1. What made you decide to be a writer?
It was one of those things that evolved rather organically, like much of mylife. Seldom have I ever sat down and thought, “Right. Now I’m going to be a writer/runner/bad but enthusiastic cook.” They just happened. I fell into travel writing by a string of coincidences, and that rekindled the joy of creating something that has its own life on paper. I was regularly reading the very wonderful on-line magazine Clean Sheets and I thought, “I wonder if I can do this?”
Turns out that I could, and my first story, “Shadow Child” was accepted by Clean Sheets. That was nearly ten years ago, and I’m still going.
2. What do you write
I write erotica and love stories under the names Cheyenne Blue, Maggie Kinsella and Charles LeDuc. Most of my stories are short – under 10,000 words. I have a leaning toward lesbian fiction, but I also write heterosexual and gay stories.
3. Why do you write what you write? And what’s your favorite type of story to write?
I write sex as I see it as a metaphor for life. Most of my stories are character-centric. Writing about someone having sex is like writing a little nutshell of their life. My approach to writing often mirrors my approach to life (and cooking): start with the basics (an interesting character, a bag of rocket and a can of tuna), put them in a pot, stir around a bit and see what comes out. I’m not a planner and I let the story take me where it will. The stories that evolve and wind their way to a conclusion are my favorite sort to write.
“The Other Side of the Rockies” (in Rode Hard, Put Away Wet: Lesbian Cowboy Erotica, eds. Sacchi Green and Rakelle Valencia) worked out like that. It’s a story of a battered wife who flees to a ranch and falls for a station hand. Suddenly, the ending happened, surprising me with its suddenness. But I think (hope) it works.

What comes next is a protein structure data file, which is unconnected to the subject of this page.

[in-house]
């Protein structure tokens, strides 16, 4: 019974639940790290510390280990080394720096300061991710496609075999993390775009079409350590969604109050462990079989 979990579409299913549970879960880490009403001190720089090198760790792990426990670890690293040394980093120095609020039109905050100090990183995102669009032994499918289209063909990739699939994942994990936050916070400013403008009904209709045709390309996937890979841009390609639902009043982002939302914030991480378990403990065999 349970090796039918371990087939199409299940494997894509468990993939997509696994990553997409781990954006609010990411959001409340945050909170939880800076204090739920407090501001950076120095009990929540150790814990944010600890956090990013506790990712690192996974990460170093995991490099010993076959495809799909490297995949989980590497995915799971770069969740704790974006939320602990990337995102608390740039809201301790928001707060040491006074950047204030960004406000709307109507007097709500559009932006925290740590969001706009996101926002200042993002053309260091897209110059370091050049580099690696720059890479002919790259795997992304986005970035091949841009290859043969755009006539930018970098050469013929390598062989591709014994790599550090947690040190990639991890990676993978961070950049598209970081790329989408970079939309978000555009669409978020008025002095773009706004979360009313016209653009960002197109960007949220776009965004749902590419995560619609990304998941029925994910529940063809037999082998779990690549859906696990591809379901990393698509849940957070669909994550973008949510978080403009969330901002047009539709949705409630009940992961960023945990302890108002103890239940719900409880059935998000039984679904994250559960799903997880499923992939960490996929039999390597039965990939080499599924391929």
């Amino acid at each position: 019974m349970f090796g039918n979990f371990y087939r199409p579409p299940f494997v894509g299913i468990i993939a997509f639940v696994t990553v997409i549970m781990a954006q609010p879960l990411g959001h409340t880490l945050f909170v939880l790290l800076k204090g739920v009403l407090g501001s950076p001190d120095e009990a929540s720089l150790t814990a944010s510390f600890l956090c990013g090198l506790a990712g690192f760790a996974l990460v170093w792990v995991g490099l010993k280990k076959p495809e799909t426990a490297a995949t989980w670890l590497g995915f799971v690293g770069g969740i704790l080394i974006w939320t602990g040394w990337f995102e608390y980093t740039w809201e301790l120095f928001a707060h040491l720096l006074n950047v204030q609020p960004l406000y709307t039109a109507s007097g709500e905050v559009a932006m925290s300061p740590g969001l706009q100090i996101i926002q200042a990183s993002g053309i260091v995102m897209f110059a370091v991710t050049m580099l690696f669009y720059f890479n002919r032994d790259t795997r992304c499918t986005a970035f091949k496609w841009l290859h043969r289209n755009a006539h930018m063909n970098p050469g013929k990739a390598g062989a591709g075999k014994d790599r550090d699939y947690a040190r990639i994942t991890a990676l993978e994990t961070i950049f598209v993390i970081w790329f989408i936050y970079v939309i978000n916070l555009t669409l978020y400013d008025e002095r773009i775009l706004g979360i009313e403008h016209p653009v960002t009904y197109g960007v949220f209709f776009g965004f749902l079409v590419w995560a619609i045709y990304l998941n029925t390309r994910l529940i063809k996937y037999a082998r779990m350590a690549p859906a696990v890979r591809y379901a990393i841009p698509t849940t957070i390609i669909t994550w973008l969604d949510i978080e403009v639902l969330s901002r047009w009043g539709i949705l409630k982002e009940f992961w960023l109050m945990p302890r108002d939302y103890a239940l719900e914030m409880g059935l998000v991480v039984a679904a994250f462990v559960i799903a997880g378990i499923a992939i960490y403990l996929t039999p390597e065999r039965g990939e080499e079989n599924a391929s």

4. If someone was going to read just one thing that you’d written, what would you advise them to read and why?
I’m one of those writers who looks back on their earlier work, shudders, and has a compulsive need to edit, which of course isn’t usually possible. I feel (hope!) I’m getting better as I progress in my craft. So on that basis, I’d advise someone to read a more recent story of mine. A couple I’m proud of include “Wing Walker”, a story about a sexual encounter on the wing of a bi-plane (in The Mile High Club: Plane Sex Stories, ed. Rachel Kramer Bussel, published by Cleis) and “Flannel and Fleece”, a lesbian coming-out story set in a mountain town in the Colorado high country (in Girl Crazy, ed. Sacchi Green, published by Cleis). An older story I’m still fond of is “Marathon Woman”, which you can read for free on the awesome Clean Sheets at http://www.cleansheets.com/fiction/blue_04.02.08.shtml . The character, Vinnie, is the runner I am in my dreams (the reality is somewhat different and many minutes a mile slower).
5. What do you like to read/ who do you like to read?
I’m fairly omnivorous when it comes to reading. If the back of a cereal packet is stationary for long enough, I’ll read it. But when I choose a book to purchase, I’m fairly picky. I prefer literary and character-based stories with good emotional resonance. When I find a writer I love, I tend to read their whole catalog. I’ve recently read everything by Haruki Murakami; now I’m moving onto Jeanette Winterson, and Chitra Banerjee Divakaruni.
In erotica, my favorite writers are ones who say so much in the spaces between their words. Shanna Germain is right up there along with Lynne Jamneck, Jean Roberta, Nikki Magennis, and a writer I’ve recently discovered, Allison Wonderland.
6. Tell us some odd or quirky things about you.
I once caused a logjam of a line at the newsstand at Denver International Airport when I asked the checkout girl for a receipt for the copy of “Playgirl” I was purchasing. She placed both hands flat on the counter, stared me in the face and asked why I wanted a receipt. I told her it was a tax deduction. “How come?” she screamed at what sounded like the top of her voice. “What sort of job do you have that you can tax-deduct ‘Playgirl’?” She wouldn’t let me leave until I’d explained.
I’m completely unfazed by snakes, spiders, scorpions, cockroaches, rats, or anything else in the creepy department, but show me one tiny looping leech and I become a hysterical, screaming wreck.